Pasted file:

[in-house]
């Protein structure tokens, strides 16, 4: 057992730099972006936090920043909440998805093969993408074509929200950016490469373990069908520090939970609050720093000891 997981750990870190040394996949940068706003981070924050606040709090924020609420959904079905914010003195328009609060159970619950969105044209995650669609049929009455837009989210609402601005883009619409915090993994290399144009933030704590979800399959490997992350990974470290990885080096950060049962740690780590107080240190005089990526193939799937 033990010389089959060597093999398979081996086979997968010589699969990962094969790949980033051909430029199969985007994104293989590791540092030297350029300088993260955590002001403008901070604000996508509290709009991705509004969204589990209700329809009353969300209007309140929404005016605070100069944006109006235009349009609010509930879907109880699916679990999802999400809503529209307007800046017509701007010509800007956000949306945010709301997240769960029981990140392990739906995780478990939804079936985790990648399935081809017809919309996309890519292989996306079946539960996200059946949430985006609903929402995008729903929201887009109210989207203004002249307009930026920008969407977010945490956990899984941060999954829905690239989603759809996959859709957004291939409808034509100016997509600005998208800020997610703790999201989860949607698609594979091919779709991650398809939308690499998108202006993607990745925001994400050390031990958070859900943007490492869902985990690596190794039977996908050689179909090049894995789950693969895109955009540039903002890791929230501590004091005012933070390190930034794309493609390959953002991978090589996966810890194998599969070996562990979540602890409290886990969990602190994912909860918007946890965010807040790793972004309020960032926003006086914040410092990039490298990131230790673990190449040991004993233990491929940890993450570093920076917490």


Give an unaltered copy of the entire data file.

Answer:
[in-house]
């Protein structure tokens, strides 16, 4: 057992730099972006936090920043909440998805093969993408074509929200950016490469373990069908520090939970609050720093000891 997981750990870190040394996949940068706003981070924050606040709090924020609420959904079905914010003195328009609060159970619950969105044209995650669609049929009455837009989210609402601005883009619409915090993994290399144009933030704590979800399959490997992350990974470290990885080096950060049962740690780590107080240190005089990526193939799937 033990010389089959060597093999398979081996086979997968010589699969990962094969790949980033051909430029199969985007994104293989590791540092030297350029300088993260955590002001403008901070604000996508509290709009991705509004969204589990209700329809009353969300209007309140929404005016605070100069944006109006235009349009609010509930879907109880699916679990999802999400809503529209307007800046017509701007010509800007956000949306945010709301997240769960029981990140392990739906995780478990939804079936985790990648399935081809017809919309996309890519292989996306079946539960996200059946949430985006609903929402995008729903929201887009109210989207203004002249307009930026920008969407977010945490956990899984941060999954829905690239989603759809996959859709957004291939409808034509100016997509600005998208800020997610703790999201989860949607698609594979091919779709991650398809939308690499998108202006993607990745925001994400050390031990958070859900943007490492869902985990690596190794039977996908050689179909090049894995789950693969895109955009540039903002890791929230501590004091005012933070390190930034794309493609390959953002991978090589996966810890194998599969070996562990979540602890409290886990969990602190994912909860918007946890965010807040790793972004309020960032926003006086914040410092990039490298990131230790673990190449040991004993233990491929940890993450570093920076917490």